*CPU overclocking guide for beginners
 

oliver.elgersma

Prominent
Apr 18, 2018
78
5
545
3
For future reference, when you get back to overclocking.

Quick and dirty overview of overclocking/stability validation procedure.

Set CPU multiplier and voltage at desired settings in BIOS. Do not use presets or automatic utilities. These will overcompensate on core and other voltages. It is much better to configure most core settings manually, and leave anything left over on auto until a later point in time if wish to come back and tweak settings such as cache (Uncore) frequency, System agent voltage, VCCIO (Internal memory controller) and memory speeds or timings (RAM) AFTER the CPU overclock is fully stable.

Save bios settings (As a new BIOS profile if your bios supports multiple profiles) and exit bios.

Boot into the Windows desktop environment. Download and install Prime95 version 26.6.

Download and install either HWinfo or CoreTemp.

Open HWinfo and run "Sensors only" or open CoreTemp.

Run Prime95 (ONLY version 26.6) and choose the "Small FFT test option". Run this for 15 minutes while monitoring your core/package temperatures to verify that you do not exceed the thermal specifications of your CPU.

(This should be considered to be 80°C for most generations of Intel processor and for current Ryzen CPUs. For older AMD FX and Phenom series, you should use a thermal monitor that has options for "Distance to TJmax" and you want to NOT see distance to TJmax drop below 10°C distance to TJmax. Anything that is MORE than 10°C distance to TJmax is within the allowed thermal envelope.)

If your CPU passes the thermal compliance test, move on to stability.

Download and install Realbench. Run Realbench and choose the Stress test option. Choose a value from the available memory (RAM) options that is equal to approximately half of your installed memory capacity. If you have 16GB, choose 8GB. If you have 8GB, choose 4GB, etc. Click start and allow the stability test to run for 8 hours. Do not plan to use the system for ANYTHING else while it is running. It will run realistic AVX and handbrake workloads and if it passes 8 hours of testing it is probably about as stable as you can reasonably expect.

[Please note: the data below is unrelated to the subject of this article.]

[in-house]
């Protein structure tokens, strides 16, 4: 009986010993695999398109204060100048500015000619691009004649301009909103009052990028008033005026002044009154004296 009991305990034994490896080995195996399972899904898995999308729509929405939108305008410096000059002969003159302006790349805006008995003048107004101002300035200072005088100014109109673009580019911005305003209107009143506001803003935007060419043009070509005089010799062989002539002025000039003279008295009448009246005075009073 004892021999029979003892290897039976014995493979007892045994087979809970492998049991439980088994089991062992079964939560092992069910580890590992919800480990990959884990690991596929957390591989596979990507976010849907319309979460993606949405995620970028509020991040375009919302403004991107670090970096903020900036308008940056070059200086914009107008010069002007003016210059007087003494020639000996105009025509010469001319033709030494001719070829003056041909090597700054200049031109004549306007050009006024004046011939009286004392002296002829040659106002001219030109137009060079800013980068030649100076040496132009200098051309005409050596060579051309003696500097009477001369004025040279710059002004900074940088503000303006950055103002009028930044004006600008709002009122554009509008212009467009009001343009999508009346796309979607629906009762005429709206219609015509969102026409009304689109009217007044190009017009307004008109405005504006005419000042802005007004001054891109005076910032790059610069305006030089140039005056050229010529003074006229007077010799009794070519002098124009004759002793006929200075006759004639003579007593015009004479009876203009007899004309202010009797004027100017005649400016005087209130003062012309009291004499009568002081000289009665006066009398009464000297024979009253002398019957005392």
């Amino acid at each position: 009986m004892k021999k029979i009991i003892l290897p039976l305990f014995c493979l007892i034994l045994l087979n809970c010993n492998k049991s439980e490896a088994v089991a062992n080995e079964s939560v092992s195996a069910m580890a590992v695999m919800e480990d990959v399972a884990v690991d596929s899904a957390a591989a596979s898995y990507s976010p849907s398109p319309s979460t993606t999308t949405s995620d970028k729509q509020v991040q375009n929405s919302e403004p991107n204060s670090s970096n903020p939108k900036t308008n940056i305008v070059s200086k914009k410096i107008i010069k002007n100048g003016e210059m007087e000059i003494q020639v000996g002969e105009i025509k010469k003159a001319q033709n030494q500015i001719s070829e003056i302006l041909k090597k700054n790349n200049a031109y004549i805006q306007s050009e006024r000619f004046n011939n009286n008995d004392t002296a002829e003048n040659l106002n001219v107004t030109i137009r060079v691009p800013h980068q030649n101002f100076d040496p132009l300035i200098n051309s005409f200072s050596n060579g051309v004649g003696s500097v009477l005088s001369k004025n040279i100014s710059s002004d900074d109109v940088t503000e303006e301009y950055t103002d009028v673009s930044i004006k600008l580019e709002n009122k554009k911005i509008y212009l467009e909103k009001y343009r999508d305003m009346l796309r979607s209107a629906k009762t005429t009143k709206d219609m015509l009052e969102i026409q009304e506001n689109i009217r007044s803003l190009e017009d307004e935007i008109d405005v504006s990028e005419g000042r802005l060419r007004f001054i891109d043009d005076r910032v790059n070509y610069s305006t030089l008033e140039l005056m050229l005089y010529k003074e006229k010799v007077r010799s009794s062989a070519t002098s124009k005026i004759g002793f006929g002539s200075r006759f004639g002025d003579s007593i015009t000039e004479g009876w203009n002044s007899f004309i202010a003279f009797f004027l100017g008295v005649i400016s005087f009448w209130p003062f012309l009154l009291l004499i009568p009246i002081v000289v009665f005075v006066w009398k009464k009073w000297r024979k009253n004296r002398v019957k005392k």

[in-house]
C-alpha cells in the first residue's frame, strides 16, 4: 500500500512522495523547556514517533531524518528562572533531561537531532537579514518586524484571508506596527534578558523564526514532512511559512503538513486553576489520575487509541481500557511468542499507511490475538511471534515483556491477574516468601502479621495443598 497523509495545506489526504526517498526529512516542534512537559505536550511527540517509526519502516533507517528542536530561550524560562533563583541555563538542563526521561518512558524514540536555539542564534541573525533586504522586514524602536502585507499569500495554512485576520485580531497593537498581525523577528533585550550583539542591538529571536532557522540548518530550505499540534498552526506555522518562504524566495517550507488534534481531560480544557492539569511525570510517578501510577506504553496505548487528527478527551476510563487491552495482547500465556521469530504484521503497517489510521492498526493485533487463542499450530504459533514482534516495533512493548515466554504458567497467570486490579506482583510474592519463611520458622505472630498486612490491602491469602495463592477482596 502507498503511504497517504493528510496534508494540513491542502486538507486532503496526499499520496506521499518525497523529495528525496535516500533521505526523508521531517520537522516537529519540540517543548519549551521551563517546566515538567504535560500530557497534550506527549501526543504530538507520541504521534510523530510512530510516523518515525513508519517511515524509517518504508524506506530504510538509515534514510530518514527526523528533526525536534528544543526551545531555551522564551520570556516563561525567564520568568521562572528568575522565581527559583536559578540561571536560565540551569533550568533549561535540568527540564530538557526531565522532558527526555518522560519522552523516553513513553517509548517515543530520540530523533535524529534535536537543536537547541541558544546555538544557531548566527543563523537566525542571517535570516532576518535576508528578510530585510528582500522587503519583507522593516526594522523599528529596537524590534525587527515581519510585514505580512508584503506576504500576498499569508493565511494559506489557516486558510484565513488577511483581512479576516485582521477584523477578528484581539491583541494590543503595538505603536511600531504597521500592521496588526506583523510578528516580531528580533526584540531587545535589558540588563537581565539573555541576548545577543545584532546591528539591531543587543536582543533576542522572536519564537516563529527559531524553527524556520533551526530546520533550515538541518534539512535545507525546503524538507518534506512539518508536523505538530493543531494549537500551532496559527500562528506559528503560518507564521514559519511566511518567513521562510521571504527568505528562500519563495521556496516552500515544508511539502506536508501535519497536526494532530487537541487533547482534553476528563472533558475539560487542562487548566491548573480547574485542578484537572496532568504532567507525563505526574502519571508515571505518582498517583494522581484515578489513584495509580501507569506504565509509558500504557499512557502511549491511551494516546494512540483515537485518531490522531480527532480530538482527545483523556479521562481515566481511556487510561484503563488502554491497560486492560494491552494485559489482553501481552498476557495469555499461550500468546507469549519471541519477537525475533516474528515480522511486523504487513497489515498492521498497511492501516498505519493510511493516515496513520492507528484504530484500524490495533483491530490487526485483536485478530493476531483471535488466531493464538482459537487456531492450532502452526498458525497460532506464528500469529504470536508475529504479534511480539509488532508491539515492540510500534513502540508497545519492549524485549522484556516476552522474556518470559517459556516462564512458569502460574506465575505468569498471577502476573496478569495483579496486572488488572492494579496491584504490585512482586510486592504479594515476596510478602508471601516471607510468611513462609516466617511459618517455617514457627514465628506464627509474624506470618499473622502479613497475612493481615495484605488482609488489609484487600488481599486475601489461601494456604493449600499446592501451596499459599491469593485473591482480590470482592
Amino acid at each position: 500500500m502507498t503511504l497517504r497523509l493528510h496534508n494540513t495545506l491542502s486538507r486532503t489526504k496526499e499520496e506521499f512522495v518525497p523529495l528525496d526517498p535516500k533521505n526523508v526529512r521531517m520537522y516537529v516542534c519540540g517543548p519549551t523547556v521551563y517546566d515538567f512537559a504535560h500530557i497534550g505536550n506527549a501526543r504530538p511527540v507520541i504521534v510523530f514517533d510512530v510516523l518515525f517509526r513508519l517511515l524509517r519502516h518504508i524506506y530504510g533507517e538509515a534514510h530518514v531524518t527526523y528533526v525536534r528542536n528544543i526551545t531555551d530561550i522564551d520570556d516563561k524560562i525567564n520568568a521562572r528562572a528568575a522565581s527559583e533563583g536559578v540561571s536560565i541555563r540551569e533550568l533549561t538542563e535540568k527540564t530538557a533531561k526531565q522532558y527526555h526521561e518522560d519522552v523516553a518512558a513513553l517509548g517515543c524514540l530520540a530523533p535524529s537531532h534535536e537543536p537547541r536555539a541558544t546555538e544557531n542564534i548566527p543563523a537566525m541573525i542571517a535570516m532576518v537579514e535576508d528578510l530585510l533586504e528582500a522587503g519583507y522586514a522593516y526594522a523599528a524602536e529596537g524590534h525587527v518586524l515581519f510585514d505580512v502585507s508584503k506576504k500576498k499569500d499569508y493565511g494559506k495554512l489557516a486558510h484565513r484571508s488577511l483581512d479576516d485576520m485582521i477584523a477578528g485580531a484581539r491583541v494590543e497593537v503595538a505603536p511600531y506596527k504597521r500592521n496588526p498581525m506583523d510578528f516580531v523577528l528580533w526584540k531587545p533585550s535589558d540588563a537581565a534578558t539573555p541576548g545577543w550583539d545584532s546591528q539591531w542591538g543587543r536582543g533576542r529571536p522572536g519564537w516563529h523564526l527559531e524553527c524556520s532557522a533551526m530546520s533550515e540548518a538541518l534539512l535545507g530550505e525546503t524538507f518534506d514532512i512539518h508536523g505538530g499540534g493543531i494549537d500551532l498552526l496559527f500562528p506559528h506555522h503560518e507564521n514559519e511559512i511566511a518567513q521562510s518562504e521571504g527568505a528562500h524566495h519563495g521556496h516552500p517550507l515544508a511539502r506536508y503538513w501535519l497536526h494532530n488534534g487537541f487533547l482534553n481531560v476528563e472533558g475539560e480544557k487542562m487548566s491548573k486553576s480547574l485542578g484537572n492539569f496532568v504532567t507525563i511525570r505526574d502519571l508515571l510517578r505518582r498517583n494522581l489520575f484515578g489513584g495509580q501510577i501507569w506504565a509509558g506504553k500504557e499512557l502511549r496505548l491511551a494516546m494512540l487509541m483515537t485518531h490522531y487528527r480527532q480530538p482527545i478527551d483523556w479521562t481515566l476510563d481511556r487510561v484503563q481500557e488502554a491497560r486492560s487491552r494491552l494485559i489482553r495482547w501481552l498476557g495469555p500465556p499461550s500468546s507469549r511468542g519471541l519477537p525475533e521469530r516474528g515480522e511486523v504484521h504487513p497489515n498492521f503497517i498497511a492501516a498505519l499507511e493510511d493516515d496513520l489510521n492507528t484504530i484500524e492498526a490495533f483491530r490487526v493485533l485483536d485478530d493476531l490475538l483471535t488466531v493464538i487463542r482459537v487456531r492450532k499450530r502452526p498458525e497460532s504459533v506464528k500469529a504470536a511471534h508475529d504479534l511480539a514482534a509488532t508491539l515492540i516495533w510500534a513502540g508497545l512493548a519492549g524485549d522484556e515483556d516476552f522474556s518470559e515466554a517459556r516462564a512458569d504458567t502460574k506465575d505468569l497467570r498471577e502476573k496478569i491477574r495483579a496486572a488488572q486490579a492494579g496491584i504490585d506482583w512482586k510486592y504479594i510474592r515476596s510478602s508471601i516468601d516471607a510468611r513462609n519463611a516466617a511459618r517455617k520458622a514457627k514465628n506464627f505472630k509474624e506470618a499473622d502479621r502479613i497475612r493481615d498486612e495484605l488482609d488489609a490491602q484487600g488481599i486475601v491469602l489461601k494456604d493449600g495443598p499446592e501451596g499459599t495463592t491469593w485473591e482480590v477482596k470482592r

If you wish to check stability further you can run 12-24 hours of Prime95 Blend mode or Small FFT.

You do not need to simultaneously run HWinfo or CoreTemp while running Realbench as you should have already performed the thermal compliance test PLUS Realbench will show current CPU temperatures while it is running.

If you run the additional stability test using Prime95 Blend/Small FFT modes for 12-24 hours, you will WANT to also run HWinfo alongside it. Monitor HWinfo periodically to verify that no cores/threads are showing less than 100% usage. If it is, then that worker has errored out and the test should be stopped.

If you find there are errors on ANY of the stability tests including Realbench or Prime95, or any other stress testing utility, you need to make a change in the bios. This could be either dropping the multiplier to a lower factor or increasing the voltage while leaving the multiplier the same. If you change voltage or multiplier at ANY time, you need to start over again at the beginning and verify thermal compliance again.

A more in depth but general guide that is still intended for beginners or those who have had a small amount of experience overclocking can be found here:


*CPU overclocking guide for beginners
Thanks so much for all that info that is really helpful. I think I'll give it another go when I have the time for it. Much appreciated!